Download a complimentary pass for Art Miami on our website here.

November 29 – December 4, 2016
The Art Miami Pavilion
Midtown | Wynwood Arts District
3101 NE 1st Avenue
Miami, FL 33137

 

 

 

 

 

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City moments at Art Miami

Today we are introducing Serge Najjar, our most recent represented artist, and Clarissa Bonet a photographer whose first solo show just closed at the gallery and received great reviews and recognition.

Serge Najjar

Five years ago Najjar started photographing the interaction of people and architecture in his native Beirut. Influenced by the work of Kazimir Malevich, Josef Albers, Ellsworth Kelly, Frank Stella, and Alexander Rodchenko, Najjar took to the streets, focusing his lens on daily routines: construction workers sitting on a building ledge during lunch break, the sharp lines of a high-rise facade, a man looking out an open window, and children sitting on a windowsill. Whether working in Beirut, Munich or other places he visits, Najjar’s vision is unwavering – to show other people what they may not see themselves. As he states:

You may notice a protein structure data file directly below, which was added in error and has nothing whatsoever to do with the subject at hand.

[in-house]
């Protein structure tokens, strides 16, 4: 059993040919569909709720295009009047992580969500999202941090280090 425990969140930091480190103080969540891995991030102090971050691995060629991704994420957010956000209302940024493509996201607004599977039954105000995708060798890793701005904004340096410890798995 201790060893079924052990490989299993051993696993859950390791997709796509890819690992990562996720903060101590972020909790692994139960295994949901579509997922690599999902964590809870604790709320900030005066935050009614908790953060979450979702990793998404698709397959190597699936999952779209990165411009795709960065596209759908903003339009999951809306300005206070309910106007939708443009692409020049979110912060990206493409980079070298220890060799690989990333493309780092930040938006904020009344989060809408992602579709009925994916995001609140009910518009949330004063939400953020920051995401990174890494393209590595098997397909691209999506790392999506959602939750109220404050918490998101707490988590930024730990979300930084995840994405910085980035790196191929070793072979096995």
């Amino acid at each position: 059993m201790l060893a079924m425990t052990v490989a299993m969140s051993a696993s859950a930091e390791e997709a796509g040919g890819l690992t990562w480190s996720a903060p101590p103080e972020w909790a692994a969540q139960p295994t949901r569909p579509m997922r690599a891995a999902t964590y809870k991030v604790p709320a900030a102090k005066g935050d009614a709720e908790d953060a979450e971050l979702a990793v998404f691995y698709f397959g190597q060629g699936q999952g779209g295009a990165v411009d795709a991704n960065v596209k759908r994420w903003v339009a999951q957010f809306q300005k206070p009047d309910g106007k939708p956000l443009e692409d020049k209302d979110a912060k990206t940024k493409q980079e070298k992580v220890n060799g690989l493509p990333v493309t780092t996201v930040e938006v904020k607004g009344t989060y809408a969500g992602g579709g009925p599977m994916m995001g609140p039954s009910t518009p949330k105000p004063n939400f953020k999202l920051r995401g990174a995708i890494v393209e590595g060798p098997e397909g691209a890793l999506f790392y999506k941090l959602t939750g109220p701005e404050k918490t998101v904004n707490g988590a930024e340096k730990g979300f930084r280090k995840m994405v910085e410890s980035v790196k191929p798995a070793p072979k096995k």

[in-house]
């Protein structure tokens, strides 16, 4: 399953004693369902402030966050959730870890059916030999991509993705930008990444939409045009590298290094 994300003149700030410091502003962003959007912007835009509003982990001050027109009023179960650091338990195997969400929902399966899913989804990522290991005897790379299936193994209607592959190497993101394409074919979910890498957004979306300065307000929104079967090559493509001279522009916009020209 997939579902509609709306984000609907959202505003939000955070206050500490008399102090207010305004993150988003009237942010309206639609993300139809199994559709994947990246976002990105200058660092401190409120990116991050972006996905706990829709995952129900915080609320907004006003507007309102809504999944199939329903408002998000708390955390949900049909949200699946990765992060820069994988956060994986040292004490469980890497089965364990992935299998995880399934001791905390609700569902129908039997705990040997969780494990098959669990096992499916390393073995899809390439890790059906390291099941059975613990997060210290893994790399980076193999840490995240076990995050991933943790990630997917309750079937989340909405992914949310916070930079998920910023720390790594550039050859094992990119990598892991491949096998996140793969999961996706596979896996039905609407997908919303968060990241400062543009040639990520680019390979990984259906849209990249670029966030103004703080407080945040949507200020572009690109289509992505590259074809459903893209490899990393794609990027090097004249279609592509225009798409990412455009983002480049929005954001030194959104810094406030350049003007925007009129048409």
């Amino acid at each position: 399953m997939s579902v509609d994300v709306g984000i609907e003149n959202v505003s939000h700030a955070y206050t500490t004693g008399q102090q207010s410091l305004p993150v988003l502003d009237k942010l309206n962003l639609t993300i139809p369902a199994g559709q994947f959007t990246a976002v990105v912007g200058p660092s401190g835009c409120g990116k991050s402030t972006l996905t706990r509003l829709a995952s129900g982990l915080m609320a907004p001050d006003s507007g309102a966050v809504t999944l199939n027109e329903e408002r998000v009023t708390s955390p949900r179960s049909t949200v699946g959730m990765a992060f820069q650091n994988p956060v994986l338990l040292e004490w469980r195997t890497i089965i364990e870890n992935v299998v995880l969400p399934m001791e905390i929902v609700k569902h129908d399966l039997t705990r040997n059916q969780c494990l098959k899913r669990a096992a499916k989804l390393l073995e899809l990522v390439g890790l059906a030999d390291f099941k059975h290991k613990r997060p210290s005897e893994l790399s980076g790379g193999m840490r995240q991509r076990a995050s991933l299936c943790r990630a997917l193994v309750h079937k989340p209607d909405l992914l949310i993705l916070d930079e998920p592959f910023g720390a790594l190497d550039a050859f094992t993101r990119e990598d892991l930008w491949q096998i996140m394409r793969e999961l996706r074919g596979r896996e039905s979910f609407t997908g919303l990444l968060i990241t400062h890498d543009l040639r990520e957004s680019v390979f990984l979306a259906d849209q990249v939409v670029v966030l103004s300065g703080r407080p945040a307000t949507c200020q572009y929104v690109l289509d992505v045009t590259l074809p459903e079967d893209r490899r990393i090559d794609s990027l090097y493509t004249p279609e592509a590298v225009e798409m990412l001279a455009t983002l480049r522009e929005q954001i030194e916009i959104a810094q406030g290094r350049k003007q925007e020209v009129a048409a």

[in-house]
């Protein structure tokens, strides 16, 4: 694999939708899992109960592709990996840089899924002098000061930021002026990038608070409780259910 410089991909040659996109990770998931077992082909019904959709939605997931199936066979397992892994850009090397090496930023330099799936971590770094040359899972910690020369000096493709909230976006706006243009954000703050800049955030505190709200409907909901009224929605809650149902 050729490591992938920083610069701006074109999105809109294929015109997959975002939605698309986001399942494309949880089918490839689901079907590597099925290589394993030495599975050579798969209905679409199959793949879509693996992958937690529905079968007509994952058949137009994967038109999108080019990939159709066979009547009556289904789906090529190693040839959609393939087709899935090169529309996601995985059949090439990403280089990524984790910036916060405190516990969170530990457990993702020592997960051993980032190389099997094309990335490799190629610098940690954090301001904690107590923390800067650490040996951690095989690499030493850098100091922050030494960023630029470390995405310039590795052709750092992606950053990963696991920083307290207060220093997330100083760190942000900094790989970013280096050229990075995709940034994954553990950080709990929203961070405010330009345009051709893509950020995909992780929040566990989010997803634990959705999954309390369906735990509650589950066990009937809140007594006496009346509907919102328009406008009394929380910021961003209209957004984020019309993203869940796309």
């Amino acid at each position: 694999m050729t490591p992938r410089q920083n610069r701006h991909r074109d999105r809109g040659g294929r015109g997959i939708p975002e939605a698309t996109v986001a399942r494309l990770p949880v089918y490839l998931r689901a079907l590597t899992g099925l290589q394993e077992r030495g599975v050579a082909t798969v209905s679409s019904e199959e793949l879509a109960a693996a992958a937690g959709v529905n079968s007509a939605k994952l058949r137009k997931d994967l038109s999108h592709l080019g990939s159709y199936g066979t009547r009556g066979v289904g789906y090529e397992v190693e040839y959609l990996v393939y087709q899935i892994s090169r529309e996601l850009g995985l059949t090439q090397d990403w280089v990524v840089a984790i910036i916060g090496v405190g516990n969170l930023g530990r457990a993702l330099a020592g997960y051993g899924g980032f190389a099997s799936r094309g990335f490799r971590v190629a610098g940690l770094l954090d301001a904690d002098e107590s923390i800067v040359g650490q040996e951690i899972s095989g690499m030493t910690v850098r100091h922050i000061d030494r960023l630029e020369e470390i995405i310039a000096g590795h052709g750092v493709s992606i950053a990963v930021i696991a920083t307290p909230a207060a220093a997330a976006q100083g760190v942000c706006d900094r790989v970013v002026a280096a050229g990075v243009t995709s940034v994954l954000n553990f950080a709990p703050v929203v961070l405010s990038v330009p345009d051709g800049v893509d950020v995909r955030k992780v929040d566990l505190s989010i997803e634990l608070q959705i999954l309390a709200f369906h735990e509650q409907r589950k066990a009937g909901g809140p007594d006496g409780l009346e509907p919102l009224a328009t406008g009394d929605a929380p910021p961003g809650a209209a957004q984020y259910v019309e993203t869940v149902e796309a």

Architecture inspires me, but my whole approach towards photography is to focus on what people consider as common… the people I photograph are complete strangers. I never plan where I go and what or who to shoot. My images are faithful to what I see. And every single Saturday morning I am convinced that I will never capture the picture I had the chance to capture the week before…. It is a thin line between the ugly and the beautiful, the ordinary and the extraordinary, between chaos and order.“ Serge Najjar

Rubiks House, 2014 © Serge Najjar
Rubiks House, 2014 © Serge Najjar is currently on view at Art Miami

His first solo show in the US will open at CEG on January 6 and run through February 25, 2017

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Fly Away, 2016 © Serge Najjar is currently on view at Art Miami

Clarissa Bonet

Clarissa Bonet lives and works in Chicago. In 2014, Bonet embarked on a  new project, Stray Light. Bonet photographs once the sun sets, capturing the colorful glows from hotel and apartment windows. Back in her studio, she carefully constructs each image from multiple photographs, transforming the urban cityscape into a constellation, as the mind tries to organize the information presented. Watch Clarissa’s Artist Talk to hear more about her process and work.

SL.2014.1030 Chicago, 2014 © Clarissa Bonet
SL.2014.1030 Chicago, 2014 © Clarissa Bonet is currently on view at Art Miami

Thank you everyone who has visited our booth so far and to those who are still planning to visit, we’ll see you at booth B300!

Download a complimentary pass for Art Miami on our website here.

November 29 – December 4, 2016
The Art Miami Pavilion
Midtown | Wynwood Arts District
3101 NE 1st Avenue
Miami, FL 33137